“Tell your kids repeatedly that because God’s nature is holy He will never asked them to do anything that would not be right and good for them. It is out of this pure goodness that He wants to protect them from those things that would harm them and provide for their very best. It is from His holy nature of goodness that He gives unselfishly and makes the security, happiness, and welfare of your kids as important as His own.”

“God has uniquely shaped and molded you and your kids to bring honor to Him. It is only proper and right to love what He has done. Teaching your kids to love what He has uniquely designed isn’t being self-centered. We need to be proud of Him for what He has created and humbly celebrate our uniqueness for His glory, ‘For everything comes from Him and exists by His power and is intended for His glory. All glory to Him for ever! Amen’ (Romans 11:36).” 

“What our kids hear and see in today’s culture is rarely a representation of healthy love. Selfish, lustful, and even abusive behavior is passed off as a love relationship. That is why, in a real sense, we must redefine to our kids what such a relationship actually is from a biblical perspective.”

“The best sex education is 30 seconds here, one minute there, 10 seconds here, two minutes in 45 seconds there, and so on, starting as young as possible. When something comes up, step in, addressed it, and step back. Don’t make a big deal out of it.”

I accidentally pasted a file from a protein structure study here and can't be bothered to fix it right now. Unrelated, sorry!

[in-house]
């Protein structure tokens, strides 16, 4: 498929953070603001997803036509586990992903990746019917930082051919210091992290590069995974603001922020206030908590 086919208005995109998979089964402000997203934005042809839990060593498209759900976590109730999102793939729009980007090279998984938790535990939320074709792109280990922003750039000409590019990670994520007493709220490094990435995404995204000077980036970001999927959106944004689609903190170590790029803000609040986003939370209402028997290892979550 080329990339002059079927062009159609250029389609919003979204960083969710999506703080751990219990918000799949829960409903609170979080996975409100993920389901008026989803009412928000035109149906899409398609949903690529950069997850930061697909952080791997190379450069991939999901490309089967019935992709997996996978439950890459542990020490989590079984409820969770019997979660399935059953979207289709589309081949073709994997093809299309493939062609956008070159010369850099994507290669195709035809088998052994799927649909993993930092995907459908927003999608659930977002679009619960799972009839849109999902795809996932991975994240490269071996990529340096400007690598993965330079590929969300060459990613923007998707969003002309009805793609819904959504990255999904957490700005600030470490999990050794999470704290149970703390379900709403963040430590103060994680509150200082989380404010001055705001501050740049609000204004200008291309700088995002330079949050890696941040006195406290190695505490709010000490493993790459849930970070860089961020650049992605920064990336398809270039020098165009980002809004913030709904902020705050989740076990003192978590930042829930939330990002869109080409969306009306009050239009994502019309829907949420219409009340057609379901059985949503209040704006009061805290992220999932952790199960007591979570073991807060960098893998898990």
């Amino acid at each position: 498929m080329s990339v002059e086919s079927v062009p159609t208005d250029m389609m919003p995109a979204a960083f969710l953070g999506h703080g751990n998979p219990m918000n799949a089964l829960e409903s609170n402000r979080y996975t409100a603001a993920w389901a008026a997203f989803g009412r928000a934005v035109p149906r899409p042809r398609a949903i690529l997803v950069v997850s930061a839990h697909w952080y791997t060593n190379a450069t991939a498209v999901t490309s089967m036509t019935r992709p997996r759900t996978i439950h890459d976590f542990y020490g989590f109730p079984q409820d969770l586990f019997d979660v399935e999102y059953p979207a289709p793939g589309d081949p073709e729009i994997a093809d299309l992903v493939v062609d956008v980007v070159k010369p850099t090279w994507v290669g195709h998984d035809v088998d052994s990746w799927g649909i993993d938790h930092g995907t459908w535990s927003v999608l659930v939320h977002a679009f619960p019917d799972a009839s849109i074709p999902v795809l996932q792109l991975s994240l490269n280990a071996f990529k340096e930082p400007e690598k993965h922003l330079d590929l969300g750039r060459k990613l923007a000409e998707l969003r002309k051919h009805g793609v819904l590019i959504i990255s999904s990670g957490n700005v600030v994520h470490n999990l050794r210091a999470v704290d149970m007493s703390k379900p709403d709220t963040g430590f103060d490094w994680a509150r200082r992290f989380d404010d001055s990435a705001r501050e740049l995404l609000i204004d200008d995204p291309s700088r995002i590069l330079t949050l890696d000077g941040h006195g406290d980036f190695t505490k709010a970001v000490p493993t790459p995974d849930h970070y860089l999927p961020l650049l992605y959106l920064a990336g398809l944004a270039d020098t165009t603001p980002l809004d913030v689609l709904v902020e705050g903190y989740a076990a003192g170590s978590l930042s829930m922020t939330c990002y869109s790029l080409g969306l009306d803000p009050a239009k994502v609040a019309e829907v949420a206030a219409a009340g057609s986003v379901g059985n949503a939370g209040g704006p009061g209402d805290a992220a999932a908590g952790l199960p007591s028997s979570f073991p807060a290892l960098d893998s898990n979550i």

“Because true love’s priority is to protect and provide for the one being loved, God’s kind of love will not do things that are harmful to the security, happiness, and welfare of another person.”

I will be sharing more quotes from 10 Commitments soon. You can subscribe to my blog to be notified as soon as they quotes are shared. You can also follow me on Twitter and Tumblr to see the healthy quotes I share every day.

10 Commitments For Dads (book review)

With Father’s Day just around the corner, I’ve got a great book that every Dad needs to check out. Think of this book from Josh McDowell as a Father’s Day gift you will give to yourself and to your family. The book is called 10 Commitments For Dads.

Whether you are a soon-to-be-Dad, a rookie Dad, a veteran Dad, or a Granddad, there is always more to learn and more to do for our kids. Since God has placed His precious children under our care, it’s wise to seek practical, biblically-sound counsel to help us do the best we can. Right at the outset of this book Josh lists seven objectives Dads need to strive for before our kids leave home:

  1. Form a right relationship with God
  2. Develop healthy relationships with others
  3. Have a healthy self-image
  4. Resist sexual pressure
  5. Be a person of integrity
  6. Develop deep and convictions
  7. Know how to handle success and cope with failure

This requires some diligence on a part, beginning with listening to the wise advice Josh shares in this book.

A commitment is not a guarantee, but it is rooted in a strong passion to do the very best that we can do. As Josh leads us through these 10 commitments, you will learn from some of Josh’s successes and missteps, you will learn what the Bible has to say, and you will learn the “whys” behind the “how-to’s” of fatherhood.